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Evolution and the Anthropic Principle

  In 2000, an event in science shook up our centuries-old perspective of not who we are, but how we are. Two international teams—one organized by the National Institute of Health, called the Human Genome Project, was headed by Francis Collins when it announced that the entire human genome—the biological blueprint for the human being—had been mapped. At the same time, a private organization, Celera Genomics, headed by Craig Venter, announced the same accomplishment.

The meanings of this event will echo in the scientific world for years. Essentially, the genome provides us with detailed information about just how we are alike and how we differ from one another in our inherited characteristics, from eye color to susceptibility to certain diseases.

It also provides us with confirmation (in a big way) of what biologists have known for a long time—the process called evolution, by means of which human beings have developed (along with all life) from single-cell organisms over millions of years. It has also given Craig Venter the tools for what he claims will be the creation of new forms of life.

We’re all familiar with how animals, such as dogs and cats, have been bred to have certain characteristics. There are currently over 400 different breeds of dogs, ranging from the tiny Chihuahua to the huge Great Dane. Every one, however, is of the same species, descended from the wolf. This human-initiated variability has been practiced on many domestic animals, and we are no longer surprised when someone announces a new breed of dog or cat—designer breeds, as they are now called. (Inter-species breeding, however, is rare.)

The point is that the manipulation of genetic information is not new. With the success of the Human Genome Project, we now have more sensitive tools to alter formerly inherited characteristics.

Inheritance was once almost entirely dependent upon chance. Early in human history, however, people began to notice that certain behavior tended to be detrimental to progeny. For example, mating between closely-related people sometimes led to unhealthy offspring. Although the practice became taboo thousands of years ago, we now know precisely why it happens. By the same reasoning, we know that mating between people with certain abnormalities is likely to produce even more pronounced abnormalities in their children. With this knowledge, people can take steps to minimize the chances of handicapped people being born. Deliberate alteration of the human species is taking place. Darwin ’s discovery of natural selection as the engine of evolution makes possible our taking responsibility for what we used to believe was part of the mysteries of life.

Venter’s claim that he is on the verge of creating a new life form is simply another step in our taking charge of our biological destiny. What used to take nature millions of years is now almost within our ability to accomplish in a generation.

Natural selection explains the huge variety of plants and animals that have evolved during the past few million years. Those organisms which have some advantage tend to survive and propagate better than their contemporaries. Most of the variations that enable them to do this are due to the way genes are combined in reproduction. For example, the DNA in each individual has half the genes from its mother and half from its father. How those genes are combined is in part dictated by chance. The probability of two unrelated individuals having exactly the same genome is so slight as to be all but impossible.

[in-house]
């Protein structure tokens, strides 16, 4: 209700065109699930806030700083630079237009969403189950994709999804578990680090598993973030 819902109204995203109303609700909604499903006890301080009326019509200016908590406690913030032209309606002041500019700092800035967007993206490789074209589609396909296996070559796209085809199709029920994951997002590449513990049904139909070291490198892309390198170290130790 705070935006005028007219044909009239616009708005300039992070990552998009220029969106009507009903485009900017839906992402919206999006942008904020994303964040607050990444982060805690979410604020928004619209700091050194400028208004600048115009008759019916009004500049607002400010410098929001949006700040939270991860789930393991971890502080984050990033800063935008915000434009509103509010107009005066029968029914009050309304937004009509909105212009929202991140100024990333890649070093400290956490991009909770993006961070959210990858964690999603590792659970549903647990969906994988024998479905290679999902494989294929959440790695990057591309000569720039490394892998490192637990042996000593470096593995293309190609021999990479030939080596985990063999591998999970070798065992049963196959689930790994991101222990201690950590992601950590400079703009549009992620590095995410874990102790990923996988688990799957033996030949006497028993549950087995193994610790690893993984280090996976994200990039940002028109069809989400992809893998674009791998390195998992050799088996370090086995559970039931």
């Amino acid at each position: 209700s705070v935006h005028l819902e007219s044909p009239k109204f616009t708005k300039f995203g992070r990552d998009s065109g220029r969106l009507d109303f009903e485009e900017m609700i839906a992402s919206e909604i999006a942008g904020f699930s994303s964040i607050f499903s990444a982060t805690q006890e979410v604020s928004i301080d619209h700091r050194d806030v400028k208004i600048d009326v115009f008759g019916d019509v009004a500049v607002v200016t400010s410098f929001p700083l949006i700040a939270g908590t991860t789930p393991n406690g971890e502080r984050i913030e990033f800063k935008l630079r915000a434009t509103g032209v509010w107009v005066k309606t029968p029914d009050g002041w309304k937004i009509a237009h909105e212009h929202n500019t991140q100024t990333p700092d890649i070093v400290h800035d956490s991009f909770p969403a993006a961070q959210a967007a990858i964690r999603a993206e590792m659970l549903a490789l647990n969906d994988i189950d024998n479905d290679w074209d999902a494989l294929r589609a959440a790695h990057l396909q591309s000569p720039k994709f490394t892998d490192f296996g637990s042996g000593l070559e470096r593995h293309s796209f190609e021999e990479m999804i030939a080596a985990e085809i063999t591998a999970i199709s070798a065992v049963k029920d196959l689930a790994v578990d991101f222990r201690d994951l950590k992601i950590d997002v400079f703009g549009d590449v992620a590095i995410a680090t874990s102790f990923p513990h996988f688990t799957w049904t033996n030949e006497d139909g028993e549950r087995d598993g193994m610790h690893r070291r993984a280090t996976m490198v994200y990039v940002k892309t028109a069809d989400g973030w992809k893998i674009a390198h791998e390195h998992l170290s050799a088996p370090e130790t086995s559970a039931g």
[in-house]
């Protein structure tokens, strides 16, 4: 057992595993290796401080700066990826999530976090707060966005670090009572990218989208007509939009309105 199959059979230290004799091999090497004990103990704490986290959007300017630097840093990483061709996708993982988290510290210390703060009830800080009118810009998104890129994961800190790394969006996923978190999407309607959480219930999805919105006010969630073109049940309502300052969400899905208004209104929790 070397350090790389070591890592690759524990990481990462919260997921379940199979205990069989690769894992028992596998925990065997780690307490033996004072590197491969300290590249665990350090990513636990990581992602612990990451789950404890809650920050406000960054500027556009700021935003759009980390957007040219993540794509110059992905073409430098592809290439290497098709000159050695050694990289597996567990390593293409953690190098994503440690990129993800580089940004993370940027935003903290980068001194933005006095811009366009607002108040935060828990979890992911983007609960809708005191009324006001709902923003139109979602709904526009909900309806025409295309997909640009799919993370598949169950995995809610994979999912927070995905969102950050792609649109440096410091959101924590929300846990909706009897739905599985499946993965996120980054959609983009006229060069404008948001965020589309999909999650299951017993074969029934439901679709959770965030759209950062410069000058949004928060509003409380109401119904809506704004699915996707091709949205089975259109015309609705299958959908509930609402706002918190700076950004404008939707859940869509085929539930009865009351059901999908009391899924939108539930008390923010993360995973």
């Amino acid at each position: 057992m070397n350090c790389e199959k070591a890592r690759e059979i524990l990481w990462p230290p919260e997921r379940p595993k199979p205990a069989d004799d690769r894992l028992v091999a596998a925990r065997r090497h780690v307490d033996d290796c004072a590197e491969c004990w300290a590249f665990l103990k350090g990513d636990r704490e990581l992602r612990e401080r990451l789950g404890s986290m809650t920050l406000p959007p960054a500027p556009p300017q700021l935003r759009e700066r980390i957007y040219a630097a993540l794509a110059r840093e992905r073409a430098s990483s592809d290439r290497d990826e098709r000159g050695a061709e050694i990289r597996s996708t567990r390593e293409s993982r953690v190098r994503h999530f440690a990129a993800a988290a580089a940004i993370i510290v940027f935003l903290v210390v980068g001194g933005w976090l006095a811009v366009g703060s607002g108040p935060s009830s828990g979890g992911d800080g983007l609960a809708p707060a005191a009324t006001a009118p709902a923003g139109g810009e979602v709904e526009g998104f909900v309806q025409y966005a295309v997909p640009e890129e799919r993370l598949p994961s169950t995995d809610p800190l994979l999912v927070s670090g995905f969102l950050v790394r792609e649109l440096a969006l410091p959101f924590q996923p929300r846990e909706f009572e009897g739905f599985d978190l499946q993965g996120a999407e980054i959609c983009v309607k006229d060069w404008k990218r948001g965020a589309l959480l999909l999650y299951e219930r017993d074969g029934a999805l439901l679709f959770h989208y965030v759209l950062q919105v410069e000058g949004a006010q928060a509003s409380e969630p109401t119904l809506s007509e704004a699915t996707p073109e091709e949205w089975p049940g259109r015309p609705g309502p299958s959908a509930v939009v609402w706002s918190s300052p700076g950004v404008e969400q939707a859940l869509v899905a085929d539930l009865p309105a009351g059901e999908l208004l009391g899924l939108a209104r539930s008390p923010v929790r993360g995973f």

The beginning of life on Earth occurred as an event of similar improbability. But, as Richard Dawkins, renowned evolutionary biologist, points out, “all but impossible” is not the same as “impossible.” This highly unlikely event had to happen only once, and we can thank that bit of chance, called the Anthropic Principle, for our existence. All that term means, in our present context, is that no matter how improbable something might be considered, if it exists then that slim chance came up on the roll of the dice. Once it happened, the more ordinary process we know of as natural selection made possible, over millions of years, the fabulous variety of life as we know it. Most of the changes that have resulted in this variety and the extensive complexity of some organisms (including us) are individually small and gradual. The probability of each change is anything but minute, even to the extent of being in some cases almost inevitable. Evolution, then, is not a far-fetched idea.

Dawkins suggests, however, that another one of these changes might have been a once-in-millions-of-years kind of probability, similar to the creation of life itself—human self-consciousness. That would explain, perhaps, why it is so rare among the species that exist. It would be another example of the Anthropic Principle—no matter how unlikely, if it exists, it happened. The probability of its happening again is just as small. We can, once more, thank the universe that it happened once.

Dawkins, by the way, is an atheist. His latest book, The God Delusion, is a polemic on why God does not exist. There are other scientists, however, who have not denied the existence of God even though they live and work in the world of the evolutionary and biological sciences. Francis Collins, for example, one of the foremost pioneers in genomic research, is an avowed Christian, and has published his own book, calling evolution The Language of God.

Whether or not one attributes the existence of the universe to a supernatural being, our growing knowledge of evolution has become a tool for humans to understand not only how we came to be but how we can begin to make our once-wild world more hospitable, more manageable and more humane.

 

Donald Skiff, January 30, 2008

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